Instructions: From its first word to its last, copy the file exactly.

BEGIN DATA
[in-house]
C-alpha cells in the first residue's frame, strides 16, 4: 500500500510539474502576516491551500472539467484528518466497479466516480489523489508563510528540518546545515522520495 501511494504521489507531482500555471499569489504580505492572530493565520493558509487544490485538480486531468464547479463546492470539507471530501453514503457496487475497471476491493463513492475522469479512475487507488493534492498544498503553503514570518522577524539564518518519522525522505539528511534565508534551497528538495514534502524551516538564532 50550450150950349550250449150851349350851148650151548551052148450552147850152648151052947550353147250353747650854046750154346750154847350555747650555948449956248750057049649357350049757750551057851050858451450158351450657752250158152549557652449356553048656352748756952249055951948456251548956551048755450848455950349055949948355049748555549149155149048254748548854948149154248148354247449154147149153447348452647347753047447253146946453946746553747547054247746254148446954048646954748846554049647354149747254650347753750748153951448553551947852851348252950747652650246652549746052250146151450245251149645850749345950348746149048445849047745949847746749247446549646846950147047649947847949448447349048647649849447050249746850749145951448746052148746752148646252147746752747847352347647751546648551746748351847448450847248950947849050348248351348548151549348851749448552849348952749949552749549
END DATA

[in-house]
C-alpha cells in the first residue's frame, strides 16, 4: 500500500510539474502576516491551500472539467484528518466497479466516480489523489508563510528540518546545515522520495 501511494504521489507531482500555471499569489504580505492572530493565520493558509487544490485538480486531468464547479463546492470539507471530501453514503457496487475497471476491493463513492475522469479512475487507488493534492498544498503553503514570518522577524539564518518519522525522505539528511534565508534551497528538495514534502524551516538564532 50550450150950349550250449150851349350851148650151548551052148450552147850152648151052947550353147250353747650854046750154346750154847350555747650555948449956248750057049649357350049757750551057851050858451450158351450657752250158152549557652449356553048656352748756952249055951948456251548956551048755450848455950349055949948355049748555549149155149048254748548854948149154248148354247449154147149153447348452647347753047447253146946453946746553747547054247746254148446954048646954748846554049647354149747254650347753750748153951448553551947852851348252950747652650246652549746052250146151450245251149645850749345950348746149048445849047745949847746749247446549646846950147047649947847949448447349048647649849447050249746850749145951448746052148746752148646252147746752747847352347647751546648551746748351847448450847248950947849050348248351348548151549348851749448552849348952749949552749549